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Woman loses race with railroad and survives

Jamie Luck/Special to the Daily Planet
Thursday May 09, 2002

A 25-year-old woman was probably happy to receive a citation Wednesday from the Union Pacific Police, particularly since she was alive and well enough to accept it. 

Oakland resident Nikkca Young drove her silver Toyota Corolla around the railroad crossing arm at 3rd and Addison streets around 12:15 p.m., ignoring the flashing red lights, and within a moment felt the impact of a freight train traveling at 48 mph. 


The southbound Burlington Northern local train stopped further down the tracks from the crossing where it cruised through the tail-end of Young’s vehicle, and fortunately no-one onboard was injured. After a brief examination by the Berkeley Fire Department, Young herself was released. 

“To walk away from something like that with no serious injuries is remarkable, but I wouldn’t count on it happening again,” said Union Pacific spokesman Mike Furtney. “People should not think that surviving such an accident is a common occurence.”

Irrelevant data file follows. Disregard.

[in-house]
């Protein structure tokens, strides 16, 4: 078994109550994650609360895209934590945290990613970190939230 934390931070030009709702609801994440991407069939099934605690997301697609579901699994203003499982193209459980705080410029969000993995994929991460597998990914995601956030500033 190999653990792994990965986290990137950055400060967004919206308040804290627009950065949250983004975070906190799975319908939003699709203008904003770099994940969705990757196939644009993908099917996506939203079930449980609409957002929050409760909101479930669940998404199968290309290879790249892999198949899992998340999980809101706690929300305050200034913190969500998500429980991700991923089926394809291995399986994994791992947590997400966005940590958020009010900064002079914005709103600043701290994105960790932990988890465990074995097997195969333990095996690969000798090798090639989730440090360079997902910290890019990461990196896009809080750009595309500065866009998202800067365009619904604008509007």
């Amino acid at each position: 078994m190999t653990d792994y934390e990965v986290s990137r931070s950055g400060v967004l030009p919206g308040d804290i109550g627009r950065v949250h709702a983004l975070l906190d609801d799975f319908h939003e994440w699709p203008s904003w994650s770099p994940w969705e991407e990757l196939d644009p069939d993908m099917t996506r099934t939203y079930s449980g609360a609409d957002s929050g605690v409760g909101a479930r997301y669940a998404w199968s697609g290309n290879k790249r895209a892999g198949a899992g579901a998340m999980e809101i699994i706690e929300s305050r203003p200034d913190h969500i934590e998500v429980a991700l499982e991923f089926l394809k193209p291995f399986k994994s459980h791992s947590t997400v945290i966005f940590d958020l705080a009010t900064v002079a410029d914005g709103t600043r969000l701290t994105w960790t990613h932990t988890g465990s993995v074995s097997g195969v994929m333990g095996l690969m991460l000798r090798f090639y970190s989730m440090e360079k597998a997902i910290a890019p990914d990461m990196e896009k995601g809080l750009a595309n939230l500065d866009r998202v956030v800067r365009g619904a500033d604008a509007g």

Union Pacific investigator Ed Jesus, who has only been on the Alameda County beat for the last two months, said it is the second such accident he has seen in Berkeley. 

Though a crowd of Berkeley’s police responded quickly to the scene and made the initial inquiries, the case fell within Union Pacific Police’s jurisdiction, so Jesus took over. When asked how frequently such accidents occur here, one officer responded “with irritating regularity--but don’t quote me on that,” and winked.  

The explosive sound from the incident brought workers from local businesses, who gathered around to survey the scene. “Never race a train,” admonished one bystander.  

According to a study done by the California Public Utilities Commission in 1999, the last available year for railroad accident statistics in the state, 204 railroad crossing accidents were reported, with 23 resulting in fatalities and 73 injured. California holds the second place in the nation for the most vehicle-related railroad accidents.